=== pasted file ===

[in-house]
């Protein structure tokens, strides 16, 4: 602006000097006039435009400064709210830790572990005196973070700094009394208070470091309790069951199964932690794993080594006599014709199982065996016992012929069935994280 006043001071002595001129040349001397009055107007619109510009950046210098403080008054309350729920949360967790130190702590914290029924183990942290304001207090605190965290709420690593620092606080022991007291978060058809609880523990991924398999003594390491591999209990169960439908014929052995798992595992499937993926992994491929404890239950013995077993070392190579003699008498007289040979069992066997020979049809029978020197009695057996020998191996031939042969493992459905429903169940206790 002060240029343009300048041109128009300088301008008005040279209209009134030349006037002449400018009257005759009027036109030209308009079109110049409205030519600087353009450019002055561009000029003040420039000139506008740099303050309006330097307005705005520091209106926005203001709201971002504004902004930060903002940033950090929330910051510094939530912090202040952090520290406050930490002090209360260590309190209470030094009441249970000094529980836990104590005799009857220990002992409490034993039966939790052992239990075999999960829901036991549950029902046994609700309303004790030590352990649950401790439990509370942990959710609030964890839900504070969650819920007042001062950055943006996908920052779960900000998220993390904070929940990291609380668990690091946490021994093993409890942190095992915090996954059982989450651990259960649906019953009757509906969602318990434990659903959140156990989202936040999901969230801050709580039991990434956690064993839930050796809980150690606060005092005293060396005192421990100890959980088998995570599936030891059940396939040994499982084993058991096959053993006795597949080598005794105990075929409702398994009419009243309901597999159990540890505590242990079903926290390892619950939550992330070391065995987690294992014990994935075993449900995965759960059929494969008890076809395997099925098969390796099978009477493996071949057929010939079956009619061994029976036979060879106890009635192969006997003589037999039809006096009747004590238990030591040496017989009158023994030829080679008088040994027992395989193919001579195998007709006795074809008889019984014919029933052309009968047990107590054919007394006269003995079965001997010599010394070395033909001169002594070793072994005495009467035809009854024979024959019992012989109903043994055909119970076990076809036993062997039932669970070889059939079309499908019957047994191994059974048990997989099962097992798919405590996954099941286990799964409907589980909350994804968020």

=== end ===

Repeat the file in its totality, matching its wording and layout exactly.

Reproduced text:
[in-house]
């Protein structure tokens, strides 16, 4: 602006000097006039435009400064709210830790572990005196973070700094009394208070470091309790069951199964932690794993080594006599014709199982065996016992012929069935994280 006043001071002595001129040349001397009055107007619109510009950046210098403080008054309350729920949360967790130190702590914290029924183990942290304001207090605190965290709420690593620092606080022991007291978060058809609880523990991924398999003594390491591999209990169960439908014929052995798992595992499937993926992994491929404890239950013995077993070392190579003699008498007289040979069992066997020979049809029978020197009695057996020998191996031939042969493992459905429903169940206790 002060240029343009300048041109128009300088301008008005040279209209009134030349006037002449400018009257005759009027036109030209308009079109110049409205030519600087353009450019002055561009000029003040420039000139506008740099303050309006330097307005705005520091209106926005203001709201971002504004902004930060903002940033950090929330910051510094939530912090202040952090520290406050930490002090209360260590309190209470030094009441249970000094529980836990104590005799009857220990002992409490034993039966939790052992239990075999999960829901036991549950029902046994609700309303004790030590352990649950401790439990509370942990959710609030964890839900504070969650819920007042001062950055943006996908920052779960900000998220993390904070929940990291609380668990690091946490021994093993409890942190095992915090996954059982989450651990259960649906019953009757509906969602318990434990659903959140156990989202936040999901969230801050709580039991990434956690064993839930050796809980150690606060005092005293060396005192421990100890959980088998995570599936030891059940396939040994499982084993058991096959053993006795597949080598005794105990075929409702398994009419009243309901597999159990540890505590242990079903926290390892619950939550992330070391065995987690294992014990994935075993449900995965759960059929494969008890076809395997099925098969390796099978009477493996071949057929010939079956009619061994029976036979060879106890009635192969006997003589037999039809006096009747004590238990030591040496017989009158023994030829080679008088040994027992395989193919001579195998007709006795074809008889019984014919029933052309009968047990107590054919007394006269003995079965001997010599010394070395033909001169002594070793072994005495009467035809009854024979024959019992012989109903043994055909119970076990076809036993062997039932669970070889059939079309499908019957047994191994059974048990997989099962097992798919405590996954099941286990799964409907589980909350994804968020």